Egyptian President Abdel Fattah Al Sisi has made it a priority to prevent political dissent since he took power after a military coup in 2013, just two years after the Arab Spring forced out former President Hosni Mubarak. But the lockdown didn't hold Friday, as hundreds of people stepped out into the streets in Cairo and at least eight other cities throughout the country to protest alleged government corruption.
The demonstrators reportedly chanted slogans like "the people demand the fall of the regime" and "leave Sisi," which stirred memories of the 2011 movement.
Friday's protests were nowhere near as large as those that occurred during the Arab Spring, but the fact that they took place at all is significant — unauthorized protests are illegal in Egypt and after the 2013 coup, security forces killed more than 1,000 people and arrested tens of thousands of others, so those that participated did so at great risk, The Wall Street Journal reports. At least 56 people were arrested and police used tear gas to try to disperse the crowds.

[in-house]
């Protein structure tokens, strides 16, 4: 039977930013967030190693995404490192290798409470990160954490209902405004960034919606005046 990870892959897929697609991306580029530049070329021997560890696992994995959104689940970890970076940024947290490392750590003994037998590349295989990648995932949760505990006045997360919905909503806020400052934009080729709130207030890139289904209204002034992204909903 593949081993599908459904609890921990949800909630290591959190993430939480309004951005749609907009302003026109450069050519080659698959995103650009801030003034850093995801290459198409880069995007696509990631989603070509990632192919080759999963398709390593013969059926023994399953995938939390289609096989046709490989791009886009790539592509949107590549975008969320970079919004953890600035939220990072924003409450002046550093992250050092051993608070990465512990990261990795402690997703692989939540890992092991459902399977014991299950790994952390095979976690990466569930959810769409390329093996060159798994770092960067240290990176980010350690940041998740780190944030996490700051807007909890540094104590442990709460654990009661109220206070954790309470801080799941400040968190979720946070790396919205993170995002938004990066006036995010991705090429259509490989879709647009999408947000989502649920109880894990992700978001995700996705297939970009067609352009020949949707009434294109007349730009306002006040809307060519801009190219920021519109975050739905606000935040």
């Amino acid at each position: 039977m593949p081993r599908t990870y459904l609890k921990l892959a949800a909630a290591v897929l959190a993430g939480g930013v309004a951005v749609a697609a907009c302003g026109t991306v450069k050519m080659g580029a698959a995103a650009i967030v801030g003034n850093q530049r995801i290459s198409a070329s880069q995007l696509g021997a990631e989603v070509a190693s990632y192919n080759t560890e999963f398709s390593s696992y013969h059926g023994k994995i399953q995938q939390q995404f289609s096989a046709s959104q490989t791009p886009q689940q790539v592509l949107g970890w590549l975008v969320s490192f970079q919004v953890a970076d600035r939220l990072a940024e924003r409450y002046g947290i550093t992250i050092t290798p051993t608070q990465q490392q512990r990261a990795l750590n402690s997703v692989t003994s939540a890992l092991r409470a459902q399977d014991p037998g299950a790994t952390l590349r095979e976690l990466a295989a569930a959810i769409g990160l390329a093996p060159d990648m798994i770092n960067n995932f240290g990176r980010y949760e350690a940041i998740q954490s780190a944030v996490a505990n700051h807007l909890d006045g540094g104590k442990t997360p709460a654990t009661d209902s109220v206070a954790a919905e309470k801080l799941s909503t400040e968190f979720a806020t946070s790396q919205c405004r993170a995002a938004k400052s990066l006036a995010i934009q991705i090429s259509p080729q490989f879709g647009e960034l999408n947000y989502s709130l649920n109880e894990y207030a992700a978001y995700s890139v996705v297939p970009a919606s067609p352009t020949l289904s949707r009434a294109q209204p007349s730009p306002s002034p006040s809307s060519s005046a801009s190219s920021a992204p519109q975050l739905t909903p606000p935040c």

The protests were a result of a call by exiled businessman Mohamed Ali, who accused Sisi of corruption. Ali, who said he worked as a building contractor for the army for 15 years, said he built five villas for Sisi's aides and a palace for the president in a military camp in Cairo. Tim O'Donnell